insecure

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insecure

(ĭn′sĭ-kyo͝or′)
adj.
a. Lacking stability; troubled: an insecure relationship.
b. Lacking self-confidence; plagued by anxiety: had always felt insecure at parties.

in′se·cure′ly adv.
in′se·cure′ness n.
in′se·cu′ri·ty (-kyo͝or′ĭ-tē) n.
References in periodicals archive ?
'Maybe, I should get rid of all my insecurities so I can live more.
The campaign will be supported by custom t-shirts, featuring the most common insecurities young people have, encouraging them to accept their insecurities and start a conversation.
Struggling to Survive- Striving to Succeed: Food and Housing Insecurities in the Community College.
Immigration might rank high because it encapsulates so well many of the insecurities people have about other things.
In the case of the most vulnerable workers in this study, rather than becoming compliant to exploitative structures and failing to challenge the degeneration of the public (Kosmala & Herrbach, 2006), they show evidence of renewed consciousness, articulation and collectivization as the workers seek to move away from current insecurities and injustices.
Secretary of Iran's Supreme National Security Council Saeed Jalili stressed that enemies are intensifying insecurities in Syria to pave the ground for their presence in the region, and called for the regional states' cooperation to prevent the spread of insecurity.
While this book does highlight the global and transnational nature of some of the neoliberal processes that have created and/or exasperated economic insecurities for Guatemalans in the postwar period, it does not underline the transnational nature of contemporary violence and physical insecurities.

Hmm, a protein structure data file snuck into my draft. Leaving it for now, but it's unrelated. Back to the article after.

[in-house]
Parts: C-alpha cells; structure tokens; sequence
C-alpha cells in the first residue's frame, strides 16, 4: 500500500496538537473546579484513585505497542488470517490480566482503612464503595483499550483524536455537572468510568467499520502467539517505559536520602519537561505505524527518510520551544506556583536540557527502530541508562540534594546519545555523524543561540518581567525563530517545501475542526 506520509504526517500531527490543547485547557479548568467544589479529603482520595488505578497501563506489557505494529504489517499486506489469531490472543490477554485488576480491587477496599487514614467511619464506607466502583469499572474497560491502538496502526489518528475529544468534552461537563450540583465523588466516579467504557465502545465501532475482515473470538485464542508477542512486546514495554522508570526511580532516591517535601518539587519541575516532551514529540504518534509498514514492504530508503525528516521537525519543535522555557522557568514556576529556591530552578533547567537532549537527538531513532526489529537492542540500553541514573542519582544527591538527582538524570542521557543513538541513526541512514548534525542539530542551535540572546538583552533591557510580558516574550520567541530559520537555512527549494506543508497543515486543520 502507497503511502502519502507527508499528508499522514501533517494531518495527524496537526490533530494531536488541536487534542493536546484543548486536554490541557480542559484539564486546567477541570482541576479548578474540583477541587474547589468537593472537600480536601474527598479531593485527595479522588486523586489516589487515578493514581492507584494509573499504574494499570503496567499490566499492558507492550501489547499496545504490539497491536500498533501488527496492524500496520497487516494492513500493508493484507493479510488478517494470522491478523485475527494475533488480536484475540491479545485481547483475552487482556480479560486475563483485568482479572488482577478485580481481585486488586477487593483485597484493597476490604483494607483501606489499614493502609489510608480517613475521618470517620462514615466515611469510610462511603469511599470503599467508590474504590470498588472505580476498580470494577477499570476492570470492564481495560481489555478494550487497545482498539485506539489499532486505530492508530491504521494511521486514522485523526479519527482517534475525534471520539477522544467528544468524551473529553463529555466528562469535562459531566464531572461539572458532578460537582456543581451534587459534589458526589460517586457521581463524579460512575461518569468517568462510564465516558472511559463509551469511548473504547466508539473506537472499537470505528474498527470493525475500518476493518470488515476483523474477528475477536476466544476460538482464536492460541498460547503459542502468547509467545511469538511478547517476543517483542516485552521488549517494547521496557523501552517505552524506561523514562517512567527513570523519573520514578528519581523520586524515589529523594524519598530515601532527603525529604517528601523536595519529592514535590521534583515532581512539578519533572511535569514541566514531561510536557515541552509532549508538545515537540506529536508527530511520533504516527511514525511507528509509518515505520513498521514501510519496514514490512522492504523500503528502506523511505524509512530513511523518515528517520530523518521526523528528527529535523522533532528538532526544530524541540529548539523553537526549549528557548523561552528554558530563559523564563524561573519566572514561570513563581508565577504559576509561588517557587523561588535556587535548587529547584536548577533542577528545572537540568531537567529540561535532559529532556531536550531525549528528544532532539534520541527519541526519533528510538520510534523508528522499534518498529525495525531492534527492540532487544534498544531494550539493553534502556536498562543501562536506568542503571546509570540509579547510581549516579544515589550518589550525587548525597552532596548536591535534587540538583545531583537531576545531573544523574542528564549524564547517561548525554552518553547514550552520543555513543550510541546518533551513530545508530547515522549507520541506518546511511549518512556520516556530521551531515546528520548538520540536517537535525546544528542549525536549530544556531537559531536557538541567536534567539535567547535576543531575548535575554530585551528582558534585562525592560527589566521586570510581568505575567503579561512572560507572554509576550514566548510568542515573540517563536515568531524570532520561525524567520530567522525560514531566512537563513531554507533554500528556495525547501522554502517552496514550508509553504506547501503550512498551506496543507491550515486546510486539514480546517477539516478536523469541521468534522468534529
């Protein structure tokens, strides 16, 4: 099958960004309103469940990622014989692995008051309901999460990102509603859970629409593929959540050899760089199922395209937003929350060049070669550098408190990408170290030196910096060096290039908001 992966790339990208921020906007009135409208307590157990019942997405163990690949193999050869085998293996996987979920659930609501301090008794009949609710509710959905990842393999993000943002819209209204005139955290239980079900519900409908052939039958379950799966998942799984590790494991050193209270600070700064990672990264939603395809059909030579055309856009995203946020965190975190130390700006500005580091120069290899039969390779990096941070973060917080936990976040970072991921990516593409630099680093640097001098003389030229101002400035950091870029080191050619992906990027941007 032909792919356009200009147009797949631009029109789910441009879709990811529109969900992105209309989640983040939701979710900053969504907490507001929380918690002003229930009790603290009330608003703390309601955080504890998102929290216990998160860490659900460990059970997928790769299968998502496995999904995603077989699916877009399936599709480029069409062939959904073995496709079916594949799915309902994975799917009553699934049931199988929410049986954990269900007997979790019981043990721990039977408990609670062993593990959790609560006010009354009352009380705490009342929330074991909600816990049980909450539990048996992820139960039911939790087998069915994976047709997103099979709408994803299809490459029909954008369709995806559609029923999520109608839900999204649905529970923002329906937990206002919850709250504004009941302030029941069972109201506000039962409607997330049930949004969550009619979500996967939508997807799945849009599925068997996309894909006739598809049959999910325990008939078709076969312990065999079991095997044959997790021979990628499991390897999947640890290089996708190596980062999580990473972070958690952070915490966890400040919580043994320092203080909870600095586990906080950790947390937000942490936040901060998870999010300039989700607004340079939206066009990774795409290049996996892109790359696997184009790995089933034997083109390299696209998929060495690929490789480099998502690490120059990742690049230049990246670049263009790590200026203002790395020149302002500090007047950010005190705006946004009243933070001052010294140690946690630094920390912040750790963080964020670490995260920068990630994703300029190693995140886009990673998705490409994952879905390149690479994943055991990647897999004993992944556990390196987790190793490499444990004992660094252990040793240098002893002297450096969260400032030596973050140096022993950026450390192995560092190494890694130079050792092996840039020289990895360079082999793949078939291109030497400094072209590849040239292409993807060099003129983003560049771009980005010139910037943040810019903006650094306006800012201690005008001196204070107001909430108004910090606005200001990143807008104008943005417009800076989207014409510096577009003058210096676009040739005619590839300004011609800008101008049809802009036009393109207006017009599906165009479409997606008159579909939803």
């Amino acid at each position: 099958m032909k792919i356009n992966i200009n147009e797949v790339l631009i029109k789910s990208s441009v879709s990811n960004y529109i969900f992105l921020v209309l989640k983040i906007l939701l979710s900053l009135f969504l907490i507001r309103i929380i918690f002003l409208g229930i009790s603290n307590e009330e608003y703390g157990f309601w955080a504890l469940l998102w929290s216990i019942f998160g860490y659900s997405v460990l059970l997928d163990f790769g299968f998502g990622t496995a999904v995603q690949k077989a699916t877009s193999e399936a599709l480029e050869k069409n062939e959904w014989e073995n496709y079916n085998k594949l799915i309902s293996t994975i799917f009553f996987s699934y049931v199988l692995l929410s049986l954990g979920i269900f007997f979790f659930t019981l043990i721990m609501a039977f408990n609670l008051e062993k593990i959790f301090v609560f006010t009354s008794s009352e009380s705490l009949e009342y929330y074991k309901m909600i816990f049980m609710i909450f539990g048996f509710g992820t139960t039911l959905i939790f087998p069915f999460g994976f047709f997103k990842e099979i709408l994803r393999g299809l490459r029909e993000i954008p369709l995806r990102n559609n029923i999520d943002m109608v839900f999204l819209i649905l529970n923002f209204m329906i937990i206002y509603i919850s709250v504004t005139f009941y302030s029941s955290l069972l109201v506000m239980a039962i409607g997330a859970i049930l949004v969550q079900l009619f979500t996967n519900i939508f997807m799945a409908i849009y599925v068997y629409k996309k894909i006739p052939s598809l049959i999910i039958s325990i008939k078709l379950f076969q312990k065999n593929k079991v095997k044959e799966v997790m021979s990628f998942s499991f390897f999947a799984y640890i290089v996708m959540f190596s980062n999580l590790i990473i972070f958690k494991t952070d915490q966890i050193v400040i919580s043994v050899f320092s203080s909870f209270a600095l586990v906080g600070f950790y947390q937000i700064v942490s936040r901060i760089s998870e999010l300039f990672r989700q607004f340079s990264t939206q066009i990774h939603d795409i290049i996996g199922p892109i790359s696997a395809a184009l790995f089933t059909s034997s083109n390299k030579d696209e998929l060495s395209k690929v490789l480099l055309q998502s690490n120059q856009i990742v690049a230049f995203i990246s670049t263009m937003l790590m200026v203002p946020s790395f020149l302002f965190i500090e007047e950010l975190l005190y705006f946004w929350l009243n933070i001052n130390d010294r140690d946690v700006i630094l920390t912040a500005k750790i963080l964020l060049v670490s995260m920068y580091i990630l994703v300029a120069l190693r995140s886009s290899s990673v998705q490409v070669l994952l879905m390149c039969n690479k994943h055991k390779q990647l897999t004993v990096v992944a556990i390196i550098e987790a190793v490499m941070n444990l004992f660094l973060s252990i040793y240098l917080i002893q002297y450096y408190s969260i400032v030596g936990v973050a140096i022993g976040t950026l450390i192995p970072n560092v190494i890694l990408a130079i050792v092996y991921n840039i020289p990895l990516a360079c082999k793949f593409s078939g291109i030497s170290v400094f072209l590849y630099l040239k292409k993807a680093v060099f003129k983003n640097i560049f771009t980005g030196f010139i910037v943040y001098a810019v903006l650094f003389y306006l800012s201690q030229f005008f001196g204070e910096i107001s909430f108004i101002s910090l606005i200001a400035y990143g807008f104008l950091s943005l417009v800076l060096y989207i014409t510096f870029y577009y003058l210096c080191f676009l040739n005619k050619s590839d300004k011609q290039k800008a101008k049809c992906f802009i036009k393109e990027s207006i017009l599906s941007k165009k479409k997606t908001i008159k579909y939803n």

The 25-year-old also confessed she has insecurities about her body and wrote her hit song in an attempt to ease her worries
The first section of the book looks at the role of media programming and political discourses in the construction of everyday insecurities; the second section examines the integration of technology surveillance systems with institutions and built environments "to control our lives and communicate to us that we are not safe." Discussion ranges from Christian Rapture fiction and the counterterrorism-themed show 24, to traffic control centers, identity theft, and gated communities.
So it should not be surprising that in the year 2008, though we ladies feel empowered, independent and enlightened, we still find ourselves dealing with insecurities.
Using art as therapy, Harper rebounded by choreographing a new work called Subtext, which explores dancers' insecurities. "I was so hurt that I wanted to do a piece about exposing the inner thoughts and neuroses of the dancers, and how difficult it is when you are performing onstage," she says.